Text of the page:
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Why does my weight fluctuate so much

If you've ever stepped on the scale only to see that your weight has changed dramatically from the last time you weighed yourself, you're not alone. Weight fluctuates naturally throughout the day, and there are a number of factors that can influence how much we weigh at any given time. But why does our weight seem to change so much, and is there anything we can do about it? Let's take a closer look.

Weigh yourself at the same time every day, preferably in the morning after you've used the loo

Weighing yourself every morning can be a great way to keep an eye on your weight, but it can be too easy to get too obsessed and feel terrible after finding you've gained. Weighing yourself at the same time once per week (say, Sunday/Monday morning) is useful for getting a better idea of your actual body composition – this helps especially after a cheat day or weekend, in a sense, you're aiming to weigh yourself at your heaviest, not your lightest. Weighing yourself will still be able to track weight loss over time.

Weighing yourself regularly can make it easier to stick to diets, fitness routines and track progress in the long run. It's important to remember that the number on the scale isn't all-important; everyone's body fluctuates in different ways, so by also tracking measurements like bloating and how clothing fits, you're likely to see more accurate results.

So where does the bloat come from?

Bloating isn't always from eating too much or from consuming unhealthy foods. Bloat can actually come from the good stuff! Eating lots of fibre is key for digestive health, and its useful function of attracting water and then swelling into a gel creates bulk and cleans out the inside of your intestines. But let's be honest--those big fibre days, although totally healthy for you, don't make you feel like your best self. Bloating can be an unfortunate consequence... So why not mix it up so that you never forget to get those essential fibres in? A few flax seeds here, a spoonful of oats there... You'll have excellent gut health in no time without the added bloat.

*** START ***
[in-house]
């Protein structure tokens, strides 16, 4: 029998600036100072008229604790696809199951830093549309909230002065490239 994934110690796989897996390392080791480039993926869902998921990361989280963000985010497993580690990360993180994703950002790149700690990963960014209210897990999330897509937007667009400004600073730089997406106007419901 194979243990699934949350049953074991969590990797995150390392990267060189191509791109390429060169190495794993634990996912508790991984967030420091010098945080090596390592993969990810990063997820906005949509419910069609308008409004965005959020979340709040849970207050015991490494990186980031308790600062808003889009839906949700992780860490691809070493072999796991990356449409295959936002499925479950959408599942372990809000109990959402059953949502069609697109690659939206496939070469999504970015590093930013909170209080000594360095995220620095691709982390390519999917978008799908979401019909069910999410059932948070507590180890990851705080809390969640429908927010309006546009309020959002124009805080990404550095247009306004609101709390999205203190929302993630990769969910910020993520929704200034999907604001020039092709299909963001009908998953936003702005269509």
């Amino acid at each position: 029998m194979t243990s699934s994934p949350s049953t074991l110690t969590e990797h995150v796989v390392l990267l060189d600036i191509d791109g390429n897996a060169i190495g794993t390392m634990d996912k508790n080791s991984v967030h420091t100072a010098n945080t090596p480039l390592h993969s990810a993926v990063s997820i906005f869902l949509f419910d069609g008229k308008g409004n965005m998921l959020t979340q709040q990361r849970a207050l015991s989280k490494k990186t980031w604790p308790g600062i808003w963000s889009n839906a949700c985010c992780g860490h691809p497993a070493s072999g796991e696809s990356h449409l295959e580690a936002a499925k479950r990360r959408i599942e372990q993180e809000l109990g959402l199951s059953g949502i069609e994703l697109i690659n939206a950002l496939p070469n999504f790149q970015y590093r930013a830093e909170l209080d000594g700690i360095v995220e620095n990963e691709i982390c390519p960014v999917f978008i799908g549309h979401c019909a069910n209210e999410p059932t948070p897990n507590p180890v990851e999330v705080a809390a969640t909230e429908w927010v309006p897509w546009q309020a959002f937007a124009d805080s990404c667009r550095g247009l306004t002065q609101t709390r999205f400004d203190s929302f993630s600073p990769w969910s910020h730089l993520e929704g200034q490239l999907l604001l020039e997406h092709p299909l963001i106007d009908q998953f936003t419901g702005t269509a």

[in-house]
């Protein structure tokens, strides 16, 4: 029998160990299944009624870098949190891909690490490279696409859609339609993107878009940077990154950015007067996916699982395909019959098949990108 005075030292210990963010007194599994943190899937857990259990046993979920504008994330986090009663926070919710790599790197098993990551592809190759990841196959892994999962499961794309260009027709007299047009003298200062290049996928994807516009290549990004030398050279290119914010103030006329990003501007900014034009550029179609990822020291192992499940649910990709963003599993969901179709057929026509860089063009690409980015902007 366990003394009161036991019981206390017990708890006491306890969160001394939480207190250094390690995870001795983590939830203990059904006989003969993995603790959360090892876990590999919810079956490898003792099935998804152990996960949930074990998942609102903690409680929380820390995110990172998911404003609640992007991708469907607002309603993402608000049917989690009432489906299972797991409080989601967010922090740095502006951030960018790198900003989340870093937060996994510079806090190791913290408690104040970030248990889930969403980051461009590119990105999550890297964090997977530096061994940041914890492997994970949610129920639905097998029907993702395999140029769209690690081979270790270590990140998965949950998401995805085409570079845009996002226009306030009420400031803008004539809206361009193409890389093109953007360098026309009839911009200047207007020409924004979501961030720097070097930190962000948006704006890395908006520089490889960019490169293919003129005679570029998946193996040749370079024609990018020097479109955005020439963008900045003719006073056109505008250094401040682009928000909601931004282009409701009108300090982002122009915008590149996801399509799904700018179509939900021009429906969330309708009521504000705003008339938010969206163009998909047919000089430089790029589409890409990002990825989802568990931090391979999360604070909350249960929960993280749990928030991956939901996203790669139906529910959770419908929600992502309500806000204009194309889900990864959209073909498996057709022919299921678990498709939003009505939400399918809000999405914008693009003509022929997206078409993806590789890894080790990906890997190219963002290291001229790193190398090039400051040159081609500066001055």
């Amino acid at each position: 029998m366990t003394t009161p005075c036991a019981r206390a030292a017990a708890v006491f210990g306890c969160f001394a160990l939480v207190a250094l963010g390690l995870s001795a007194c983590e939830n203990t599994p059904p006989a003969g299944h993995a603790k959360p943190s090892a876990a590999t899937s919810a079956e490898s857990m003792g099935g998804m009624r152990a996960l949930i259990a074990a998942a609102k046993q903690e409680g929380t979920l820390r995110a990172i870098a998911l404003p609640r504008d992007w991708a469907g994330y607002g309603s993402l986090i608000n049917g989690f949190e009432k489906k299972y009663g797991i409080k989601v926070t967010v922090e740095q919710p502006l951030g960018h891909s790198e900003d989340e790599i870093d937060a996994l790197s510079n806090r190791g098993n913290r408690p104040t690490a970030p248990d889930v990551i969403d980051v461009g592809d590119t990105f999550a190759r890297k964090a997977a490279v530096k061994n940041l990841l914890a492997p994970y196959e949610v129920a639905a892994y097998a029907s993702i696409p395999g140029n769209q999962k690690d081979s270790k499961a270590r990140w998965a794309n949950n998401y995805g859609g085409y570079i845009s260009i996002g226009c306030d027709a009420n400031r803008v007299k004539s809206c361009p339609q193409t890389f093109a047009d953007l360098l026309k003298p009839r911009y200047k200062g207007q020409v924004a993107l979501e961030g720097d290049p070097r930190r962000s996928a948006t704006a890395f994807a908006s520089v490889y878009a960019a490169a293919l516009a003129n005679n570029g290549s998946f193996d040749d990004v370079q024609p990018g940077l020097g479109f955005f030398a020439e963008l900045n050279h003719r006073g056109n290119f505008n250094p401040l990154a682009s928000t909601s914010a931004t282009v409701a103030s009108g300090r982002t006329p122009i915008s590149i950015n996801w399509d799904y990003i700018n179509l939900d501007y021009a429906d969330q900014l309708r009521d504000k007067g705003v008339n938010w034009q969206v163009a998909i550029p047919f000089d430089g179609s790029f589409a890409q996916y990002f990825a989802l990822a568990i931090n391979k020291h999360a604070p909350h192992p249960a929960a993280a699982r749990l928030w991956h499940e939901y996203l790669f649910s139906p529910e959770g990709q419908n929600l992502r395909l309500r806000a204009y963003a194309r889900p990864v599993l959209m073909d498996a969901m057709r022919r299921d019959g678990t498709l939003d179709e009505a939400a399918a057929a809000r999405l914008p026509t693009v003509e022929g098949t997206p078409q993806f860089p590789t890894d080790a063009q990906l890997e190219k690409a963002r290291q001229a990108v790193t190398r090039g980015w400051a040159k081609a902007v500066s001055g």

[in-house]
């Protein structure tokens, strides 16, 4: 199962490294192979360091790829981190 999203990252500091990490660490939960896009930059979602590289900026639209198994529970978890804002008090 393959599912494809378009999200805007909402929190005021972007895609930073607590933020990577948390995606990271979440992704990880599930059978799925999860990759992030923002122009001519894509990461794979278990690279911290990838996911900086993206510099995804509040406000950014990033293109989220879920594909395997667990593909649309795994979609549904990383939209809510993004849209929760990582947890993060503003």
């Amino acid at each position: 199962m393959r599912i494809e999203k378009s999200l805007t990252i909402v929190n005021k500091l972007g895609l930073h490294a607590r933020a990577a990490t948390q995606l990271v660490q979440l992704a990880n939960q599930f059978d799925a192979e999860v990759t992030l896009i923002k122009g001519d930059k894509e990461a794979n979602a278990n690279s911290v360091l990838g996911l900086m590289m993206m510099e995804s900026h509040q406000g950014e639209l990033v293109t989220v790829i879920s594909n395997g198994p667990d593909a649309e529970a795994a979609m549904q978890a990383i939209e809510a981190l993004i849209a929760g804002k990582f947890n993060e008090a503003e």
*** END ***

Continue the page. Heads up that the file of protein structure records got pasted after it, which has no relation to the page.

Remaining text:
Avoid eating late at night or close to bedtime

Late night snacking may have gotten a bad rap in recent years, but that's only because it can be very unhealthy for your body and quality of sleep if done too often. Eating late means we often don't have time to properly digest food before going to bed and usually leads to higher fat and sugar consumption, which can have negative health effects. That said, in order to maintain good health and get a full night's rest, it's best to avoid eating large meals or snacks within 2-3 hours of bedtime so that the food won't interfere with sleeping - it's crucial to give our bodies the chance give to their digestion some restful shut-eye too!

Muscle attracts water, if youre training, you may gain weight but will lose inches

When it comes to figuring out how your training routine is paying off, don't only rely on the scale! Using a tape measure to track inches lost may help you gauge progress more accurately, as muscle attracts water and can cause your weight to remain fairly static while your body loses inches. Moreover, noticing how clothes fit you can serve as a useful ally in painting a fuller picture of your overall health. By monitoring these valuable tools of measurement, whether at home or in the gym, you can gain insights into your well-being that may just be beyond what the simple numbers on the scale tell us.

What is your intestinal transit time

Intestinal transit time is a measure of how long food spends in the digestive system before it exits. It can vary depending on the food being digested - slow or fast food will move through your gastrointestinal system at different rates. As food progresses down the GI tract, it is broken down even more by stomach acid and bile produced in the small intestine. In order to help you assess your own transit time, try eating some sweet corn - the kernels pass relatively unchanged through the intestine and act as an unofficial timer for when food has passed from one end to the other! Monitoring food intake and gastrointestinal transit time are important ways to ensure good health for everyone.

Hormones and water retention

Water retention is a common issue that many experience at least once in their lives. It can be caused by several factors but often it's linked to hormonal imbalances such as the premenstrual syndrome (PMS) and menopause. Hormones such as estrogen, progesterone, and testosterone play a role in water retention because they affect our body's salt and calcium levels. Medical conditions like thyroid disease are also related to increased water retention due to hormonal changes. To ensure you are properly managing your hormone levels and reducing water retention, be sure to speak with your doctor or health practitioner about potential solutions that may work for you.

Now that you know how to measure your success and what causes bloat, you can start making changes to see real results. If you have an event, holiday or simply want to improve your diet, reach out to Ewan today. Remember - small changes lead to big results! Whether its weight loss, body composition or simply improving the way you feel, being in control of your nutrition will give you the power to make lasting change.

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